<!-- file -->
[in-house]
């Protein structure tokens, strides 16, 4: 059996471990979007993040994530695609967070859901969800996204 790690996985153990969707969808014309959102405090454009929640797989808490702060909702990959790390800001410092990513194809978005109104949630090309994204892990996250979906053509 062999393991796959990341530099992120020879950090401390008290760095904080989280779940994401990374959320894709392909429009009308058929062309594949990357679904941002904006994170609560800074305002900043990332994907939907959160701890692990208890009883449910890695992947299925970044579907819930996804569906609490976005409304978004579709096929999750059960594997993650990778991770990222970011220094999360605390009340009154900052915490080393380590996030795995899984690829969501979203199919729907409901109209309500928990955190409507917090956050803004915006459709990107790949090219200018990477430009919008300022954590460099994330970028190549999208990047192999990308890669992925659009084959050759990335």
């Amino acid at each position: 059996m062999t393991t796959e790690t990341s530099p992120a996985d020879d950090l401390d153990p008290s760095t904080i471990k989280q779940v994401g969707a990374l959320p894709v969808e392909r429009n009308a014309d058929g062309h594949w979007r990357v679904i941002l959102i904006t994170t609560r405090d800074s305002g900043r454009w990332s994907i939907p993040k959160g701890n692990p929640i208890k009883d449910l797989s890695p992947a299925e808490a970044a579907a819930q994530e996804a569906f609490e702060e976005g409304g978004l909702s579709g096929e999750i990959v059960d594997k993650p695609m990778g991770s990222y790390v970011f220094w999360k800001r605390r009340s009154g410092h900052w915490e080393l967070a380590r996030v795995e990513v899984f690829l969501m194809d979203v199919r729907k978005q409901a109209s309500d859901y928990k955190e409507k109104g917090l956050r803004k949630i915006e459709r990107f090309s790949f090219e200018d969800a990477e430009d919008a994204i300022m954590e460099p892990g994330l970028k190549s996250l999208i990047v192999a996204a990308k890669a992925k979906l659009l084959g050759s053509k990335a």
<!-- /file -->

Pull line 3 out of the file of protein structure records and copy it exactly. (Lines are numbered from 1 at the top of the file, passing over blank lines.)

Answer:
């Amino acid at each position: 059996m062999t393991t796959e790690t990341s530099p992120a996985d020879d950090l401390d153990p008290s760095t904080i471990k989280q779940v994401g969707a990374l959320p894709v969808e392909r429009n009308a014309d058929g062309h594949w979007r990357v679904i941002l959102i904006t994170t609560r405090d800074s305002g900043r454009w990332s994907i939907p993040k959160g701890n692990p929640i208890k009883d449910l797989s890695p992947a299925e808490a970044a579907a819930q994530e996804a569906f609490e702060e976005g409304g978004l909702s579709g096929e999750i990959v059960d594997k993650p695609m990778g991770s990222y790390v970011f220094w999360k800001r605390r009340s009154g410092h900052w915490e080393l967070a380590r996030v795995e990513v899984f690829l969501m194809d979203v199919r729907k978005q409901a109209s309500d859901y928990k955190e409507k109104g917090l956050r803004k949630i915006e459709r990107f090309s790949f090219e200018d969800a990477e430009d919008a994204i300022m954590e460099p892990g994330l970028k190549s996250l999208i990047v192999a996204a990308k890669a992925k979906l659009l084959g050759s053509k990335a």